To learn the ropes and get familiar with how things work in Vietnam, consider joining a consulting firm here before setting out as a freelancer. If you already have a network and are knowledgeable of Vietnam’s legal frameworks concerning foreign businesses, you can be up and running as an independent consultant in no time.
With many companies either expanding or launching into Vietnam’s market, demand for high-quality research is on the rise. There are several large international firms providing these kinds of services and they are often on the lookout for talented new staff.
To give you an idea, this work includes tasks like collecting primary and secondary data, finding subjects to interview for your studies, evaluating collected data, creating reports and presentations. These jobs generally pay quite well and offer interesting opportunities like promotions and transfers within a company.
Since more and more international companies set up shop in Vietnam and finally understand the importance of having a strong online presence, the demand for original content has been growing rapidly. This includes but is not limited to content in English. If you can offer services in languages like French and German as well, you’ll quickly find customers running towards you. Of course, you should only offer to write in languages you’ve truly mastered, so if you only speak one, it’s fine to stick with that.
One thing to note is that you will not be able to command the same fees in Vietnam as you would in Europe or North America. This has to do with the lower base salary as well as the low cost of living here which makes it possible to live on less. If you have a lot of experience and want to ask for higher rates, you could pitch clients abroad. Today, companies are used to freelancers, so it likely won’t make a difference for them whether you live back home or on the other end of the world
A great way to make a living in Vietnam is as a photographer. Whether you specialize in wedding photography or portraits, there will be no shortage of work. Thanks to Facebook and Instagram you will be able to promote your work easily and be able to find new customers on a regular basis.
In Vietnam, a lot depends on word of mouth as well. This means that once you have a few happy customers, they are likely to start sending their friends to you. This is true especially in the expat community, so make sure customer relations work is always a priority.
This is a great job you can do from anywhere in the world. Especially if you have prior experience and a portfolio to prove it, you will be able to find either a fixed job or freelance gigs without much trouble.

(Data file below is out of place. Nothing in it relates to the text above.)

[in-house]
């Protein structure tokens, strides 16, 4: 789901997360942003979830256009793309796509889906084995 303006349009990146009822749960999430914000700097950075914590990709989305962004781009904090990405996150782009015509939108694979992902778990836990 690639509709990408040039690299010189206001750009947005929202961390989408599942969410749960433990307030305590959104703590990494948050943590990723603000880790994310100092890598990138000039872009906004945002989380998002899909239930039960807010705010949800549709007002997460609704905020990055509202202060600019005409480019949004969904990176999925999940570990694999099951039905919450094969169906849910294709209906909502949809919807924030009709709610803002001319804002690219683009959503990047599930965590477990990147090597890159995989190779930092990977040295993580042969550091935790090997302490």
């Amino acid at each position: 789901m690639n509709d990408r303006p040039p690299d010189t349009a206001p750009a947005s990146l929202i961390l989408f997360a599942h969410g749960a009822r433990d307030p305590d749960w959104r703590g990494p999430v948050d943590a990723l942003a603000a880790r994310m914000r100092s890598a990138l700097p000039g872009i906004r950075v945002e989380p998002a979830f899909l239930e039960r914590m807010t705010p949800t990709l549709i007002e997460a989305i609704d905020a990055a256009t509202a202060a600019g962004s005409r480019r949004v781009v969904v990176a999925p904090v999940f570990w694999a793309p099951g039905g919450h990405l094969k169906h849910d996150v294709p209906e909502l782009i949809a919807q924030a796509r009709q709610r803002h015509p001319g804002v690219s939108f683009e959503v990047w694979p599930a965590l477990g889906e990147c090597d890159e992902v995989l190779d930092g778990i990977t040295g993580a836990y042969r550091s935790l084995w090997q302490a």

Since the demand for well-designed websites has risen dramatically in recent years, there’s enough business to go around. As with content creation, note that your rates in Vietnam will likely be lower than in Europe or North America. If you want to get high rates, you’ll probably have to look for your clients outside of Vietnam. Again, since you’d be working remotely anyway, your country of residence shouldn’t matter to your clients.
Want to Make a Difference? Try Volunteering!
If you’re traveling to Vietnam and want to make a difference, you can do so in several different ways. For starters, you can work with responsible tour operators and support local businesses when possible. If you want to take it a step further though, you could sign up for a volunteer program in Vietnam.
For details about all non-governmental organizations (NGOs), check out the Lonely Planet’s NGO Resource Center. Here you’ll find a complete list of all NGOs working in Vietnam. Another great place to look is with Service Civil International, a group that works closely with groups like the Friendship Village, which helps victims of Agent Orange. If you are interested in sustainability, the Center for Sustainable Development Studies is worth a try or you can reach out to Pan Nature to work in the environmental sector. For more options, the UN’s volunteer program also offers interesting possibilities.
Now that you know about the many options you have when it comes to working in Vietnam, you’re ready to launch your search and make your dream of living and working in Southeast Asia come true. It might seem a bit daunting at first, but once you get started, you’ll quickly learn the ins and outs and find a job you enjoy. We’re keeping our fingers crossed for you!